- Women & Gender Studies
- Office: B886
- Phone: (403) 380-1818
- Fax: (405) 329-2555
- Phone: (403) 380-1818
- History Dept
- Phone: (403) 380-1818
DegreesB.A. (Interdisciplinary Studies in Fine and Performing Art); M.A. (Social History of Art); Ph.D. (US history, US & European Women’s History, Women’s Studies)
ExpertiseColonial to Modern US history, US and European Women’s History, Native American women’s history, Feminist and Gender Studies, Oral history, Historical methodologies using visual culture (documentary photography and film)
Research AreasNative American women’s political and community activism, Native American women’s labor history (US & Canada), Native American women’s manual, semi professional and professional labor in Montana 1920-1980, 19c commercial women photographers (American & Canadian West)
Previous Research AreasUS cultural history, 19th century photographic representation of Native Americans on the Northwest coast, Contemporary women artists and activist art and education in Canada
Alternate Languagessome French
BiographyCarol Williams joined the Women & Gender Studies Department and the Department of History at the University of Lethbridge in July 2003. Between 2008 and 2011 she held a tier II Canada Research Chair in Gender and Feminist Studies at Trent University in Ontario returning to University of Lethbridge as Chair of Women & Gender Studies Department in July 2011 a position she held until June 2015. Williams received her PhD. in U.S. and Women's History, and in Women's Studies from Rutgers, The State University of New Jersey.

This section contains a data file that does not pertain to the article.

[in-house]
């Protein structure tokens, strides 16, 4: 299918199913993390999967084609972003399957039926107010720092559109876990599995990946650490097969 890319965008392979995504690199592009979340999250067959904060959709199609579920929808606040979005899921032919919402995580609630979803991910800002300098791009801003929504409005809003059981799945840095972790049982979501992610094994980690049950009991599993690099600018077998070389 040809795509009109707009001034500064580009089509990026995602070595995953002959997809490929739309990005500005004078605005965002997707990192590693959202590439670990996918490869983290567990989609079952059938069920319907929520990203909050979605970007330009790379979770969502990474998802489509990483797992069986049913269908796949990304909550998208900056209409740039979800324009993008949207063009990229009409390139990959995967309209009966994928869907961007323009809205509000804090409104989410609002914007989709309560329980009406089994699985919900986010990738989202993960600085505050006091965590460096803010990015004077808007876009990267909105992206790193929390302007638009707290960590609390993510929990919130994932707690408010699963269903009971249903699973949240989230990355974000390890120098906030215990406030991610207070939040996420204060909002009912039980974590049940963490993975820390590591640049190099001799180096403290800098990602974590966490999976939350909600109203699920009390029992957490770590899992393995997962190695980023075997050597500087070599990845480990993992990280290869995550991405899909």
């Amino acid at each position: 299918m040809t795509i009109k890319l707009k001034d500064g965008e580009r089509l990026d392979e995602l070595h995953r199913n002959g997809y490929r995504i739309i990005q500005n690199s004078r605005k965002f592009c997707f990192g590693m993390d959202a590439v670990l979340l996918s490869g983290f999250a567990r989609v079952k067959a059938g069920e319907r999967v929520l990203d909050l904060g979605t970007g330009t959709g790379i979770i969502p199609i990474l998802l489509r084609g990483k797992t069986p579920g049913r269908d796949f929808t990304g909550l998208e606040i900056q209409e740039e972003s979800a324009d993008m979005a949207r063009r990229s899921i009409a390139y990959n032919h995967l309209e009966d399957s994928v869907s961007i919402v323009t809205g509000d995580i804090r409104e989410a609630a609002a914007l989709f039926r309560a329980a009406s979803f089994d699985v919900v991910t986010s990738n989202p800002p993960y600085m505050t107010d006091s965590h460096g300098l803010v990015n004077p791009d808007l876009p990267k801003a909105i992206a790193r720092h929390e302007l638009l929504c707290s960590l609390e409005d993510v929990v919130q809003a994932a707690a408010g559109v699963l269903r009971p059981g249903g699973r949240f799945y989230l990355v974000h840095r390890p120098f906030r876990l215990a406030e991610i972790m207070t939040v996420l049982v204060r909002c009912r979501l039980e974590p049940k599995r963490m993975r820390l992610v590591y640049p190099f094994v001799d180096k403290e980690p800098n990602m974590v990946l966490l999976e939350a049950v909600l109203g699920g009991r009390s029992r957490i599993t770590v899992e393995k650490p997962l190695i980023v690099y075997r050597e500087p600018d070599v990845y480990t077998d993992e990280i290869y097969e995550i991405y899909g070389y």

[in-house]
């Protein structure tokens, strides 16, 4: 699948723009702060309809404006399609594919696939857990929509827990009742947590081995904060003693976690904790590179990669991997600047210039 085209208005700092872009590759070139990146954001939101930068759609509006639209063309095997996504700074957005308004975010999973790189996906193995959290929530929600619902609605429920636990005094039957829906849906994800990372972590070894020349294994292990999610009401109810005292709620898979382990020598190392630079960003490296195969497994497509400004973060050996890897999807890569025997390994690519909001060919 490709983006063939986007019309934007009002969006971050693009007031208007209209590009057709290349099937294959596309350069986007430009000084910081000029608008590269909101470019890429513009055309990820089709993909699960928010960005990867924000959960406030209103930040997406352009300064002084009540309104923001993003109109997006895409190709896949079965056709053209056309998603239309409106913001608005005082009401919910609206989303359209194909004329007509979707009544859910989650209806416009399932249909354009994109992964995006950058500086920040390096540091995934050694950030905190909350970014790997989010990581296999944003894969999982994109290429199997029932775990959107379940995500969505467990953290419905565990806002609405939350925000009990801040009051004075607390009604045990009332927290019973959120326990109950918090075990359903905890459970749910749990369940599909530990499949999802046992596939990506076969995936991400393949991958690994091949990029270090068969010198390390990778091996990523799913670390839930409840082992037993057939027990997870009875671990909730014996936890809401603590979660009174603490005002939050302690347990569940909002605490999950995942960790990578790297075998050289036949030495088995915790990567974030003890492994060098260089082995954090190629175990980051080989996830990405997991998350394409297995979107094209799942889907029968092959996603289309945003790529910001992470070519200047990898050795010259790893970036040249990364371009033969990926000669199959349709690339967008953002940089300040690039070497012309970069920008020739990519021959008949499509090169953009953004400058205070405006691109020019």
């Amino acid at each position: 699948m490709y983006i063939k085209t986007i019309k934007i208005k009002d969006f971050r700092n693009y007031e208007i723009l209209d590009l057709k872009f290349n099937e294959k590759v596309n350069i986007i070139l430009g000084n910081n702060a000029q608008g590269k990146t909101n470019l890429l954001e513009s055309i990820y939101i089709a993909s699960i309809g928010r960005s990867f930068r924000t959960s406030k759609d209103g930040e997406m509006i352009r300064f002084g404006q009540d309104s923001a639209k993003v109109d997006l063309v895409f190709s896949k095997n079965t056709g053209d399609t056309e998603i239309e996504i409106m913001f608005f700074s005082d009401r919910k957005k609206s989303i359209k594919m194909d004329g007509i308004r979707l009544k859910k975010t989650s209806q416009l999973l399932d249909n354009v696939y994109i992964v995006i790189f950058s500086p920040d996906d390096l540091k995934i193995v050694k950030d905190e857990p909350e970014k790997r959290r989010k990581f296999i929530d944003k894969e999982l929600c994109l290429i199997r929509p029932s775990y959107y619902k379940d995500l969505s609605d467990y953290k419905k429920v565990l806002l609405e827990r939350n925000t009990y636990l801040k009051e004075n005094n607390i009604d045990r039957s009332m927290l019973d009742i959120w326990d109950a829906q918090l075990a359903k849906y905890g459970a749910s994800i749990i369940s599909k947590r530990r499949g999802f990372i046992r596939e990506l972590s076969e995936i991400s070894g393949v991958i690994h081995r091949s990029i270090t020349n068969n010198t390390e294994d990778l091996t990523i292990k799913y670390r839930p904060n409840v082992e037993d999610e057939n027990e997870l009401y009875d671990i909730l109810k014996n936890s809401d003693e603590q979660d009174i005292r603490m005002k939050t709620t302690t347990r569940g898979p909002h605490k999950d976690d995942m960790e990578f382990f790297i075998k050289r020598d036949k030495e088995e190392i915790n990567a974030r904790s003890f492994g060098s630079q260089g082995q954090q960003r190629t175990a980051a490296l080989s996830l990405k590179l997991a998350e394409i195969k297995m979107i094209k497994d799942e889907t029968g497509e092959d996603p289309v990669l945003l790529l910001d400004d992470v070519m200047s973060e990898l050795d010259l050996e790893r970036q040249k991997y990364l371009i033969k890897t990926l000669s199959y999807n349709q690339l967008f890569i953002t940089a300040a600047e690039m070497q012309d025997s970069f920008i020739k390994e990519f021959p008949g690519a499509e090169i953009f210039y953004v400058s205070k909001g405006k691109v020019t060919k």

Williams is a research consultant with an international research project, 2014-2017, titled "Negotiating History: Photography in Sami Culture," sponsored by the Research Council of Norway and University of Bergen faculty scholars, Dr. Siegrid Lien, Dr. Hilde Nielssen and Kjellaug Isaksen.
Williams most recent edited collection is titled Indigenous Women's Work: from Labor to Activism (University of Illinois Press, 2012). Her first monograph, Framing the West: Race, Gender and the Photographic Frontier in the Pacific Northwest (Oxford University Press, 2003) discusses women's roles in nation building and the photographic idea circulated about 'Indian' life used to promote Euro American settlement. Framing the West was awarded the American Historical Association-Pacific Coast Branch's Norris and Carol Hundley book prize in 2004. Her dissertation of the same title won the Lerner Scott Prize in American Women's History from the Organization of American History in 1999.
Teaching specialties include histories of reproductive rights, behaviours and activism, the Introduction to Women and Gender Studies, women-directed independent documentary and feature global cinema, post-contact North American Indigenous Women's History, and North American Women's History and the histories of women's political and social activism.
Williams has also published extensively on women, art and artists in Canada and the United States.